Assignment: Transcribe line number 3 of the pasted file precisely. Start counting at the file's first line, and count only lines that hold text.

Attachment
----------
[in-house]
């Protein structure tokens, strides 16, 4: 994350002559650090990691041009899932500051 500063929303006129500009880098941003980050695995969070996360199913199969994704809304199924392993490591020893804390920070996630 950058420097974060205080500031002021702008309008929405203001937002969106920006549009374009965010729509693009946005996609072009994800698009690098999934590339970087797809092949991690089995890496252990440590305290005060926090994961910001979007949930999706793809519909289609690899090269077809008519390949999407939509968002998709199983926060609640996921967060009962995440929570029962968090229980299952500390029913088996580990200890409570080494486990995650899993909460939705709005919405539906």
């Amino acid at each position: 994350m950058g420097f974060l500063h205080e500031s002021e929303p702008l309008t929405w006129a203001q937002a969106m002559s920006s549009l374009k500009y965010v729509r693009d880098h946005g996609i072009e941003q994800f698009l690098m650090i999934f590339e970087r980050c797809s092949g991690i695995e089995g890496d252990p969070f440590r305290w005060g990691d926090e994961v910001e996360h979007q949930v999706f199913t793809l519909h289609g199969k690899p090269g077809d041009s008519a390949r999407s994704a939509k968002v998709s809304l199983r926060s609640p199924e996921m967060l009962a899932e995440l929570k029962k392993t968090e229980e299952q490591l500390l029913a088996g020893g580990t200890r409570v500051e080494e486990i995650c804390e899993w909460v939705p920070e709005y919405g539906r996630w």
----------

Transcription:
């Amino acid at each position: 994350m950058g420097f974060l500063h205080e500031s002021e929303p702008l309008t929405w006129a203001q937002a969106m002559s920006s549009l374009k500009y965010v729509r693009d880098h946005g996609i072009e941003q994800f698009l690098m650090i999934f590339e970087r980050c797809s092949g991690i695995e089995g890496d252990p969070f440590r305290w005060g990691d926090e994961v910001e996360h979007q949930v999706f199913t793809l519909h289609g199969k690899p090269g077809d041009s008519a390949r999407s994704a939509k968002v998709s809304l199983r926060s609640p199924e996921m967060l009962a899932e995440l929570k029962k392993t968090e229980e299952q490591l500390l029913a088996g020893g580990t200890r409570v500051e080494e486990i995650c804390e899993w909460v939705p920070e709005y919405g539906r996630w």